If only it were all so simple! – Reading Log 1

The Gulag Archipelago – Alexander Solzhenitsyn (1973)

The Mission – In an attempt to better keep track of my reading, I have settled on the idea that creating a short a post on the book with which I am currently engaged might prove a productive and useful undertaking. For the last 2 weeks, I have been spending every spare moment utterly transfixed by Alexander Solzhenitsyn’s The Gulag Archipelago, 1918 – 1956 (1973).

Summary – In this  “experiment in literary investigation,” the Nobel Prize winning Solzhenitsyn details the brutal and truly terrifying realities of life in the Soviet Prison system during the first part of the 20th century.  More than that, he soberly examines the potentiality for corruption and tyrannical cruelty that exists within even the most unassuming and ordinary of souls. For Solzhenitsyn, the workings of Soviet society are a horror show of denunciation, incompetence, betrayal, violence and misery with constantly changing rules and a total disregard for truth.

So shocking a revelation was The Gulag Archipelago that within weeks of its publication, Solzhenitsyn was arrested, deported from the USSR and stripped of his Soviet Citizenship. It would take another 20 years before his final return to Russia in 1994.

Verdict – I have read my fair share of anti-Soviet literature in the past, but the memory of this book will surely haunt me for years to come. I can be certain of that much. As a result, I can’t escape the thought that something very similar to Solzhenitsyn’s deeply disturbing testimony could very possibly be lurking just around the corner for Western Society. However, that is for another day and another article. Who knows who could be reading and preparing their denunciation against me? Until the day that the secret police drag me off for interrogation, I advise you to read this book and learn from it.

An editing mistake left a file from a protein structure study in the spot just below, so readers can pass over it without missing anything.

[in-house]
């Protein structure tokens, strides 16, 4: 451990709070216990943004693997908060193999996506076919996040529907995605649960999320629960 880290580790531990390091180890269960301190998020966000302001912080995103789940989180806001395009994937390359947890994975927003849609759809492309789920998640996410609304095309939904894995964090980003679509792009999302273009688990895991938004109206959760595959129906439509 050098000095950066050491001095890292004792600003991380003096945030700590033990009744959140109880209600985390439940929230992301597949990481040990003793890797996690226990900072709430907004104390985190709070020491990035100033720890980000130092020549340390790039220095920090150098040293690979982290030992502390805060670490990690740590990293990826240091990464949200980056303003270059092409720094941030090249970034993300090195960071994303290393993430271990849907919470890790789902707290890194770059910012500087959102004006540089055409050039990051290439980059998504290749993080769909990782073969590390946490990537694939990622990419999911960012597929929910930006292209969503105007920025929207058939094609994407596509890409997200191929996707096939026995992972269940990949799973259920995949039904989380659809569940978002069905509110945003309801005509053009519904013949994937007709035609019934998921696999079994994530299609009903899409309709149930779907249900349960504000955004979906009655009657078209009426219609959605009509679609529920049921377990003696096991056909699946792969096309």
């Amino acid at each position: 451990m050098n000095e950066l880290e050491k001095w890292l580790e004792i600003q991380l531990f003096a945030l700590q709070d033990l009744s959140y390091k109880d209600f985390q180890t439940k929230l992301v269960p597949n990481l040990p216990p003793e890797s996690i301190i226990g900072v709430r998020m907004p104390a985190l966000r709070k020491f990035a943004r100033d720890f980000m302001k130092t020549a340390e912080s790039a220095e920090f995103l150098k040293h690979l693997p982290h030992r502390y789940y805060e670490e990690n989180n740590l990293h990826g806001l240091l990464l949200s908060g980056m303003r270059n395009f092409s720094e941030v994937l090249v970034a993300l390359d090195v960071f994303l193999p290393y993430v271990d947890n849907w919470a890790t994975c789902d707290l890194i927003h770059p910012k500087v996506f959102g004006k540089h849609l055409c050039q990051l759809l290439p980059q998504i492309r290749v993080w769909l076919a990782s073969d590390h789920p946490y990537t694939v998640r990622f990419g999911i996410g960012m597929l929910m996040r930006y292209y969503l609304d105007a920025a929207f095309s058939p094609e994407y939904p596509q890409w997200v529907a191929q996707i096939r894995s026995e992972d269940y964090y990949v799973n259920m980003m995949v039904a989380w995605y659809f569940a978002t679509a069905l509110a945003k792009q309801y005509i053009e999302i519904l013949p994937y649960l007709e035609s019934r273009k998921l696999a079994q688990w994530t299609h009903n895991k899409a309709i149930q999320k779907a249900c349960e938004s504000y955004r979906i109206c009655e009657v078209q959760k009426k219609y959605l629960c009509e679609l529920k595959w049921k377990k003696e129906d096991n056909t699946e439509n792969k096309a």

Memorable Quote – “If only it were all so simple! If only there were evil people somewhere insidiously committing evil deeds, and it were necessary only to separate them from the rest of us and destroy them. But the line dividing good and evil cuts through the heart of every human being. And who is willing to destroy a piece of his own heart?”

How about my visitors? Have any of you read this book? What were your thoughts on finishing The Gulag Archipelago? Perhaps you could recommend the perfect book to follow this one.

You can now follow my adventures on Instagram here.


  1. Mick Canning says:

    I read it a long time ago, and was certainly struck by the power of the writing.

  2. cathum says:

    I haven’t read any Solzhenitsyn. Sounds like something to look out for. Nice review.

  3. I have not read the book but I know what you mean by dragging you away. I keep winking into my webcam even when it’s turned off. So they’ll take it easier on me. I’ll read it with great interest when a chance appears.

    1. criticaldispatches says:

      Ha ha, that’s great.

  4. Marvelous quote. I’m not so sure the line between good and true evil is not that simple. I think it’s pretty simple, actually, now that I reflect on it. Playing in gray areas makes for murky, murky.

    1. criticaldispatches says:

      There’s a great book called Ordinary Men which is about a very similar topic but looking at the case of Nazi concentration camp soldiers.

  5. A very good book which opens the pages of history many Russians would prefer to leave unread. Can I also suggest Anatoly Kuznetsov’s ‘Babi Yar’ as another of those stories that many would wish to remain untold? I was deeply affected by this book when I was young.

    1. criticaldispatches says:

      Hi, I will certainly check it out.

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